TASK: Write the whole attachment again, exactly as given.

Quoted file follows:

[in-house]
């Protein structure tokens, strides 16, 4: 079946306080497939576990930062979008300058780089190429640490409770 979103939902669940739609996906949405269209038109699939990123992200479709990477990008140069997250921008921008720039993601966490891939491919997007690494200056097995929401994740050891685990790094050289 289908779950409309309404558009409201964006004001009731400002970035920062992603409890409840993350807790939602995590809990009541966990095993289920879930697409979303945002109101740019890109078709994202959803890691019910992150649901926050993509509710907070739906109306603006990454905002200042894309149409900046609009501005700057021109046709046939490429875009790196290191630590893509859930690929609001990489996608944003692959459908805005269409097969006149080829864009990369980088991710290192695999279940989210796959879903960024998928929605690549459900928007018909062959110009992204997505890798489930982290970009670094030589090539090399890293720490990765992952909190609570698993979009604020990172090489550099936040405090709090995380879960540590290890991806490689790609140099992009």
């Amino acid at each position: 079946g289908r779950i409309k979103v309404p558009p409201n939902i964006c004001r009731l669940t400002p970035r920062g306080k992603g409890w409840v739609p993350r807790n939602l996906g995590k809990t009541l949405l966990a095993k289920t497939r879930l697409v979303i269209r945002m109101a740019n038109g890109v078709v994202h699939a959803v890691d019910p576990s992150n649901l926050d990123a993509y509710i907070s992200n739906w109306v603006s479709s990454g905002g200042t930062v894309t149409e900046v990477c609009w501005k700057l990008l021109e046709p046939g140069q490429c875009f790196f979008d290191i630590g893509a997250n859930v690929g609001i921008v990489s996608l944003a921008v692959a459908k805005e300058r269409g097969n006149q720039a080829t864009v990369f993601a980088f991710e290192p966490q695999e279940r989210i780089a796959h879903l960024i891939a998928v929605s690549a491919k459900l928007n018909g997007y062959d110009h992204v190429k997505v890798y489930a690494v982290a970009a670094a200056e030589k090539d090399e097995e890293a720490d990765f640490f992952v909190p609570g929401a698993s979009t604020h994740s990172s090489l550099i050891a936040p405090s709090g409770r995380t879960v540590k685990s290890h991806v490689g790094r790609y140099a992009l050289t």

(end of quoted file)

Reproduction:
[in-house]
């Protein structure tokens, strides 16, 4: 079946306080497939576990930062979008300058780089190429640490409770 979103939902669940739609996906949405269209038109699939990123992200479709990477990008140069997250921008921008720039993601966490891939491919997007690494200056097995929401994740050891685990790094050289 289908779950409309309404558009409201964006004001009731400002970035920062992603409890409840993350807790939602995590809990009541966990095993289920879930697409979303945002109101740019890109078709994202959803890691019910992150649901926050993509509710907070739906109306603006990454905002200042894309149409900046609009501005700057021109046709046939490429875009790196290191630590893509859930690929609001990489996608944003692959459908805005269409097969006149080829864009990369980088991710290192695999279940989210796959879903960024998928929605690549459900928007018909062959110009992204997505890798489930982290970009670094030589090539090399890293720490990765992952909190609570698993979009604020990172090489550099936040405090709090995380879960540590290890991806490689790609140099992009």
């Amino acid at each position: 079946g289908r779950i409309k979103v309404p558009p409201n939902i964006c004001r009731l669940t400002p970035r920062g306080k992603g409890w409840v739609p993350r807790n939602l996906g995590k809990t009541l949405l966990a095993k289920t497939r879930l697409v979303i269209r945002m109101a740019n038109g890109v078709v994202h699939a959803v890691d019910p576990s992150n649901l926050d990123a993509y509710i907070s992200n739906w109306v603006s479709s990454g905002g200042t930062v894309t149409e900046v990477c609009w501005k700057l990008l021109e046709p046939g140069q490429c875009f790196f979008d290191i630590g893509a997250n859930v690929g609001i921008v990489s996608l944003a921008v692959a459908k805005e300058r269409g097969n006149q720039a080829t864009v990369f993601a980088f991710e290192p966490q695999e279940r989210i780089a796959h879903l960024i891939a998928v929605s690549a491919k459900l928007n018909g997007y062959d110009h992204v190429k997505v890798y489930a690494v982290a970009a670094a200056e030589k090539d090399e097995e890293a720490d990765f640490f992952v909190p609570g929401a698993s979009t604020h994740s990172s090489l550099i050891a936040p405090s709090g409770r995380t879960v540590k685990s290890h991806v490689g790094r790609y140099a992009l050289t």